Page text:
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Re: [Re: Non-serpentine lacertids (was RE:WHAT'S GOING ON?)]
chris brochu <email@example.com> wrote:
> >Regardless, the point I'm making is that snakes evolved from >
>lacertilian(saurian) stock, but rather than calling them modified > >saurians
or what not, we have given them a separate name which makes > >distinguishing
between them a lot easier.
> I think I see one of the misunderstandings you may be having about
> phylogenetic taxonomy. When we say "birds are dinosaurs" or "snakes are
> squamates," we are not saying "birds are no longer birds" or "snakes are >no
longer snakes." Birds are still in their own group (Aves) - that this
> group is a member of Dinosauria does not change the distinctiveness of
> Aves, any less than making Aves a member of Vertebrata.
Well that's not exactly what my quibble is. I have no (more) issues with
calling birds dinosaur descendants. It's just that when someone like Norell or
Bakker, goes around saying that dinosaurs are still alive, just look at the
birds in your backyard, it seems a little rediculous. I mean by that logic I
should be able to say that therapsids are still alive, just look at your pet
dog/cat or yourself. Just because we descended from therapsid stock doesn't
mean we should go around calling ourselves living cynodonts.
Same with non-avian theropods. No one is going to confuse _Tyrannosaurus rex_
with a bird (yes there is homology and yes there is synapomorphy, but it's
still a long way off from calling _T.rex_ a bird). It's the ignoring of the
names that bothers me I guess. I don't really see a point to calling a bird a
dinosaur regardless of the fact that those are the creatures they descended
> I do not regard myself as less of a human because I am also a primate and a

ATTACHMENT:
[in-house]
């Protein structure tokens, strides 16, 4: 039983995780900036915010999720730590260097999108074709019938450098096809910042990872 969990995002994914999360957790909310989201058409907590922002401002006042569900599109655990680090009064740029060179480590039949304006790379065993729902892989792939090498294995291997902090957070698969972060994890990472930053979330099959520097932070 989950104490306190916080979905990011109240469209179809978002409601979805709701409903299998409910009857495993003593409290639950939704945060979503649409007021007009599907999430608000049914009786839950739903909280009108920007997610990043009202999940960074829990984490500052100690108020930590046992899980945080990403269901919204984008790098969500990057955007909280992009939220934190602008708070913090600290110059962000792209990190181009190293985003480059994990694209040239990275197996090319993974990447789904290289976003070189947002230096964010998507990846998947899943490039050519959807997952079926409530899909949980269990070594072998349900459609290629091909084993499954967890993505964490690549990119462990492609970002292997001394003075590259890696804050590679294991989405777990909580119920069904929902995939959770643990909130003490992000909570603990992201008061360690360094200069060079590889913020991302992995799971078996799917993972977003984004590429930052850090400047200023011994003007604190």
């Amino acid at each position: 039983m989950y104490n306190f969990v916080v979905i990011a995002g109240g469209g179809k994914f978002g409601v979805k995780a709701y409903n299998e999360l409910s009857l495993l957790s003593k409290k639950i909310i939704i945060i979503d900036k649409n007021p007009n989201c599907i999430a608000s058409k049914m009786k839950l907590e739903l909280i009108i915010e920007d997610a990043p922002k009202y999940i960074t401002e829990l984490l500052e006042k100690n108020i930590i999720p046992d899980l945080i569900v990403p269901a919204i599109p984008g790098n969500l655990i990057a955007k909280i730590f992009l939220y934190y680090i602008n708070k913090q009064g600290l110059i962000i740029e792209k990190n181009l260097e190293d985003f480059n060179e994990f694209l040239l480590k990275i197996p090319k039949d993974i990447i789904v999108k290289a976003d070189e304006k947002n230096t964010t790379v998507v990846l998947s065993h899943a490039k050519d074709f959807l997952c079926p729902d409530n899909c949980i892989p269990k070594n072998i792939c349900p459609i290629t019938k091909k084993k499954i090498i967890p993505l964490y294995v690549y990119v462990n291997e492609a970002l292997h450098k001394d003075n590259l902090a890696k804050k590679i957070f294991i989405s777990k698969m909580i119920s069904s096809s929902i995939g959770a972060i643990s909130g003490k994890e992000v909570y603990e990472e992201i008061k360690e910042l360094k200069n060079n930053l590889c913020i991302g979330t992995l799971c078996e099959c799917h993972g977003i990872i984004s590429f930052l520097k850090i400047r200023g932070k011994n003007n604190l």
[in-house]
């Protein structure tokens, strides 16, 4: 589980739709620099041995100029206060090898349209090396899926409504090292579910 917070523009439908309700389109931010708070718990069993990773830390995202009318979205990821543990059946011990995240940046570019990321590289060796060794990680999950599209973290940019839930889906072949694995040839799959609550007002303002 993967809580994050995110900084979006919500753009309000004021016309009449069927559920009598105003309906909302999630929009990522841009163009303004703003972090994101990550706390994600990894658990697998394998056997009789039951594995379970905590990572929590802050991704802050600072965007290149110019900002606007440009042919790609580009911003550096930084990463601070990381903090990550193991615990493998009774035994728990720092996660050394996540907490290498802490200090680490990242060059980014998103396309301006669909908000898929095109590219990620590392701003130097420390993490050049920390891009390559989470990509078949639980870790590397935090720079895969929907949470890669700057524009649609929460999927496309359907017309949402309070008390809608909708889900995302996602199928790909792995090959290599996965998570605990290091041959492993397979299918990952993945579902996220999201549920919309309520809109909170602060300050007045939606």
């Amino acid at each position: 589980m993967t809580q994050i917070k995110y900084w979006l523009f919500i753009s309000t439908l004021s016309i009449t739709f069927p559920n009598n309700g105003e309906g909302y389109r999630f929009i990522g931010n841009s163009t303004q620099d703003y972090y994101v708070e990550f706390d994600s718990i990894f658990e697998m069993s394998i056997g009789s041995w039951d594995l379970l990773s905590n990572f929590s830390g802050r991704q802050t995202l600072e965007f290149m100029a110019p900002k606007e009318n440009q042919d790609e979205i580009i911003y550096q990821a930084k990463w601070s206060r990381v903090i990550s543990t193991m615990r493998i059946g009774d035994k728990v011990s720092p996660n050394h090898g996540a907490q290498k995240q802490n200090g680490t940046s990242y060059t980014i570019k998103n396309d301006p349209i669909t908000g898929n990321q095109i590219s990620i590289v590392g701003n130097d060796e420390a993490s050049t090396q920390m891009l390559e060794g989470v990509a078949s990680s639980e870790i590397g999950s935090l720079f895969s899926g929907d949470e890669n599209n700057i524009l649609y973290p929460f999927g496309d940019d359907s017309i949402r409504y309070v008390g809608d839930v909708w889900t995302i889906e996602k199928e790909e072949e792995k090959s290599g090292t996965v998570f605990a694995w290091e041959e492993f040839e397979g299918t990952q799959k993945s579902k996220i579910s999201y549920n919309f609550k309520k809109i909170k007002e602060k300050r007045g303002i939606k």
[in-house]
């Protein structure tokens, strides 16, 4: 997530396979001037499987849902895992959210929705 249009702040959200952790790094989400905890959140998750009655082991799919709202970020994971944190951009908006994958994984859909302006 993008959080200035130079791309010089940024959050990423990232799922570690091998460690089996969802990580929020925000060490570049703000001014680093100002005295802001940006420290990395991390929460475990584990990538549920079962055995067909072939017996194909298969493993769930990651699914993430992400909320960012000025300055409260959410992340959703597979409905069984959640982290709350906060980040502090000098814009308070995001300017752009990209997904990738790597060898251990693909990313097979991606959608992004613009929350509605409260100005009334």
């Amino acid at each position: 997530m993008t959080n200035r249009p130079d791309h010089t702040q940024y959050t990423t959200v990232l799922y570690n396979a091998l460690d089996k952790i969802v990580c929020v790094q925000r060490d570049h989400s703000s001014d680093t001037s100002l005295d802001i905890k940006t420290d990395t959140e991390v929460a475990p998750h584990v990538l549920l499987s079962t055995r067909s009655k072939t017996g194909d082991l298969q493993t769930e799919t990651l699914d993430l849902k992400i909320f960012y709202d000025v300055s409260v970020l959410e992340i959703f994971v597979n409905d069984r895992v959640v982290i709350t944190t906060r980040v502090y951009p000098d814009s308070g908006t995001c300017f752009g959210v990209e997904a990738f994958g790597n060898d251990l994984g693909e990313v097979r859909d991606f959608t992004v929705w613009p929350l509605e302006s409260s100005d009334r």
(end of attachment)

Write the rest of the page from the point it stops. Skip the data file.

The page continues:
mammal. Hominids still form a distinctive group, whether it is a subset of
Primates or not.
Yes, but no one is going around saying that humans are living therapsids or
that other apes make up the non-hominoid primata. A human is a hominid. That
doesn't mean that they didn't evolve from other primates, it just means that
hominids diverged enough to warrant their own name. Same with birds. They
diverged enough from dinosaurs to warrant their own name. But birds are a bit
different from humans. Birds are different enough to warrant a class under
traditional Linnean terms. Humans only get a familial "ranking." So a human
can rightly be called a primate and a mammal, but birds have become so diverse
that to say that a robin is both an avialan and a dinosaur seems a bit much.
Kinda like say a robin is an avialan and a reptilian. While true, the
differences are so vast that it seems like extra baggage to tag reptilian on
UNLESS when doing phylogenetic work.
> >Now admittedly these names came about in a more species static era, but >
>even in today's evolving world, it still is helpful to have names that >
>distinguish different groups of creatures.
> Correct - which is why monophyletic groups can be named, whether they